New FAO report: more people eating fish but stocks continue to decline


In the new report the UN Food and Agriculture Organisation (FAO) paints another bleak picture of the state of our global fisheries. Fish consumption in the world has reached an all-time high and more people than ever are employed in or depend on the fisheries sector but global fish stocks have not improved.

The study “State of the World’s Fisheries and Aquaculture” indicates that “the contribution of fish to global diets has reached a record of almost 17 kilograms per person on average, supplying over three billion people with at least 15 per cent of their average animal protein intake”.

The overall percentage of overexploited, depleted or recovering fish stocks in the world's oceans has not dropped and is estimated to be slightly higher than in 2006. About 32 percent of world fish stocks are estimated to be overexploited, depleted or recovering and need to be urgently rebuilt, says the FAO report.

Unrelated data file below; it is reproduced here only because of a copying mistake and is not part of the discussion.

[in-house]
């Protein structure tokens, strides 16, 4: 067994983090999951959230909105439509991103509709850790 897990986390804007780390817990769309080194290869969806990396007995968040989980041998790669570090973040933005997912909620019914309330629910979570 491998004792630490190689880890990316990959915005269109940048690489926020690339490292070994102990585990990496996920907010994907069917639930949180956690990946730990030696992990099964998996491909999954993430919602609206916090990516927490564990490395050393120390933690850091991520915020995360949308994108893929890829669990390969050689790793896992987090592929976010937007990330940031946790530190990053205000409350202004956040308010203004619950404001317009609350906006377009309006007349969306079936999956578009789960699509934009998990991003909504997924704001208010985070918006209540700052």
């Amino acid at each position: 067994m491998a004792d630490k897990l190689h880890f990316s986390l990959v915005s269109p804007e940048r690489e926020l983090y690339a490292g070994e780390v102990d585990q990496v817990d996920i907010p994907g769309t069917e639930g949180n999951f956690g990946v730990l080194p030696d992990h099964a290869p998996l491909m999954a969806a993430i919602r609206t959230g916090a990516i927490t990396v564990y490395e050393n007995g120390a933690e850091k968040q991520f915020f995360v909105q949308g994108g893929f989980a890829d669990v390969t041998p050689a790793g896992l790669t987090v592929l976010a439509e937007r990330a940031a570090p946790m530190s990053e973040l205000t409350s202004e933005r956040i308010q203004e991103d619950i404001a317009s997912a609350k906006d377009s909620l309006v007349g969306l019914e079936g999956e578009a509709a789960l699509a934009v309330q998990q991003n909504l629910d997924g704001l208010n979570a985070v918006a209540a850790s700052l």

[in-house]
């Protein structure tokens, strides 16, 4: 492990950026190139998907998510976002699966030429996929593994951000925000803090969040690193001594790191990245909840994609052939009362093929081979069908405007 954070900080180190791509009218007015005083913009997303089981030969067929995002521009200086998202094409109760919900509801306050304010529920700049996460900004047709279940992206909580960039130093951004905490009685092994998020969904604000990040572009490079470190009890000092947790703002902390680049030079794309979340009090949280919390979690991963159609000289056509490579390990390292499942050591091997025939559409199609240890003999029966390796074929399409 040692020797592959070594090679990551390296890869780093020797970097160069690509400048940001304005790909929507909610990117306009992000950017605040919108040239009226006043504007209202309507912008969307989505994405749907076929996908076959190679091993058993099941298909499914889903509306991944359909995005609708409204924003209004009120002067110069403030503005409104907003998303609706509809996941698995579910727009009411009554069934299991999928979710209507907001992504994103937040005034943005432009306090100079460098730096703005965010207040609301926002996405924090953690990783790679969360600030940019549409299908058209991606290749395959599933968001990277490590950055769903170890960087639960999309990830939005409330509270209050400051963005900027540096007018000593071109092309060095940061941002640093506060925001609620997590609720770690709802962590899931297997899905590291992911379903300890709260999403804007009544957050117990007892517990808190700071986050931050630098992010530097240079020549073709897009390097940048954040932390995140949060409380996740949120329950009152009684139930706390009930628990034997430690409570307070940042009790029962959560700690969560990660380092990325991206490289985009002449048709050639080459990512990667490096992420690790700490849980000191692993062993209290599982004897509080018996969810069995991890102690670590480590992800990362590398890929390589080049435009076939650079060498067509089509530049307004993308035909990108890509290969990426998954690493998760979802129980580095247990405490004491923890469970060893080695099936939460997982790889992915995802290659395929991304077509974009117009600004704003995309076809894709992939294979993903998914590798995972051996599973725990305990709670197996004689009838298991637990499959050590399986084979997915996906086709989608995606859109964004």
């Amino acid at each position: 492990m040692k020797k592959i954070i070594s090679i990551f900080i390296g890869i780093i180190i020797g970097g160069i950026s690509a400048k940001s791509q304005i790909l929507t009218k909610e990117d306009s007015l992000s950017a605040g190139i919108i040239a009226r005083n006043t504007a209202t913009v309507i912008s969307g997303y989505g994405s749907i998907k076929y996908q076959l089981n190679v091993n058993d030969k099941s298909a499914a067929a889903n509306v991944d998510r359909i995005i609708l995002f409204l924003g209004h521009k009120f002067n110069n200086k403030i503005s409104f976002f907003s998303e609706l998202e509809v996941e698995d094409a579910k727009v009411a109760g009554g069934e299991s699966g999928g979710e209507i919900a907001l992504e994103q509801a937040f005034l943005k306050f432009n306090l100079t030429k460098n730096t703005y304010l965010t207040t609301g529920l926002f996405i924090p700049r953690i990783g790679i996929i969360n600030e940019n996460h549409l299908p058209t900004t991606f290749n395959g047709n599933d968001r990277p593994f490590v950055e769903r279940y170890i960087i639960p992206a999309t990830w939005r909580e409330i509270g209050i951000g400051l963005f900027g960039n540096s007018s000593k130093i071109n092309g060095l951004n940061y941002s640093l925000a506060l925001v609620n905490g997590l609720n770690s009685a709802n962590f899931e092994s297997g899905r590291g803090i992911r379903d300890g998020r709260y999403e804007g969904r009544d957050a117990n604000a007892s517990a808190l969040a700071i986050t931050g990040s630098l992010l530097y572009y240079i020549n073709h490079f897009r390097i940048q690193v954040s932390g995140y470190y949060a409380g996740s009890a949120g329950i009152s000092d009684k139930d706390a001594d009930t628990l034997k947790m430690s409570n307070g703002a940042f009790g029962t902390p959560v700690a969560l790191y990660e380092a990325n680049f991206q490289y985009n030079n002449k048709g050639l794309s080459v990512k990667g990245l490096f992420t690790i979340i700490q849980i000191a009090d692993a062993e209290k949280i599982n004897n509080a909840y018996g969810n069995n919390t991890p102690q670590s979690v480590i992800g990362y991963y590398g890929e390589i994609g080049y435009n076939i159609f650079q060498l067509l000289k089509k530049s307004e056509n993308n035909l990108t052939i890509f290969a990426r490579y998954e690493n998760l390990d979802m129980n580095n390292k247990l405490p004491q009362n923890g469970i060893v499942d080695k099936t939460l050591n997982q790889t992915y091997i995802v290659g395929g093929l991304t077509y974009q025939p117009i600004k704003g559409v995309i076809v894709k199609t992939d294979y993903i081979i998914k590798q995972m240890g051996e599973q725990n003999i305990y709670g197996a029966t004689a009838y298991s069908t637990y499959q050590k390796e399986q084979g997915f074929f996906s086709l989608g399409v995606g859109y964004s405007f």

As the fourth largest producer of fish and aquaculture products , the European Union should turn the trend of overfishing around and lead by example. Allowing European vessels to run down one fishery after the other in Europe and elsewhere in the world is a sign of short-sighted, irresponsible management. Europe’s Fisheries Policy is in need of ambitious reform to avert disaster and save fish for generations to come,” said Louize Hill, Head of European Marine and Fisheries Policy at WWF’s European Policy Office.

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